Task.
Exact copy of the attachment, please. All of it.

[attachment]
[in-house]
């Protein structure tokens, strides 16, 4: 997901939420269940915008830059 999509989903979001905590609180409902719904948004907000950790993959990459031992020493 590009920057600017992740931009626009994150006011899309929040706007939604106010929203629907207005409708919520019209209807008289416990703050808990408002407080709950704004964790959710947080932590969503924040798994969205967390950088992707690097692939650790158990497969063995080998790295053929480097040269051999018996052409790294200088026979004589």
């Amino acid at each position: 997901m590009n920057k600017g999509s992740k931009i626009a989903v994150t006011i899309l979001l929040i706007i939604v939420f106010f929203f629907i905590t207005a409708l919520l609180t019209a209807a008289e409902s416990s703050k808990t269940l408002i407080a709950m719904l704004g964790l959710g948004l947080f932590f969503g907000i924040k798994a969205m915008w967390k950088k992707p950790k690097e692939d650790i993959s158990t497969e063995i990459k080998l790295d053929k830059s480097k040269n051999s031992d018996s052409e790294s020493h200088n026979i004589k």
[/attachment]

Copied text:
[in-house]
């Protein structure tokens, strides 16, 4: 997901939420269940915008830059 999509989903979001905590609180409902719904948004907000950790993959990459031992020493 590009920057600017992740931009626009994150006011899309929040706007939604106010929203629907207005409708919520019209209807008289416990703050808990408002407080709950704004964790959710947080932590969503924040798994969205967390950088992707690097692939650790158990497969063995080998790295053929480097040269051999018996052409790294200088026979004589």
């Amino acid at each position: 997901m590009n920057k600017g999509s992740k931009i626009a989903v994150t006011i899309l979001l929040i706007i939604v939420f106010f929203f629907i905590t207005a409708l919520l609180t019209a209807a008289e409902s416990s703050k808990t269940l408002i407080a709950m719904l704004g964790l959710g948004l947080f932590f969503g907000i924040k798994a969205m915008w967390k950088k992707p950790k690097e692939d650790i993959s158990t497969e063995i990459k080998l790295d053929k830059s480097k040269n051999s031992d018996s052409e790294s020493h200088n026979i004589k």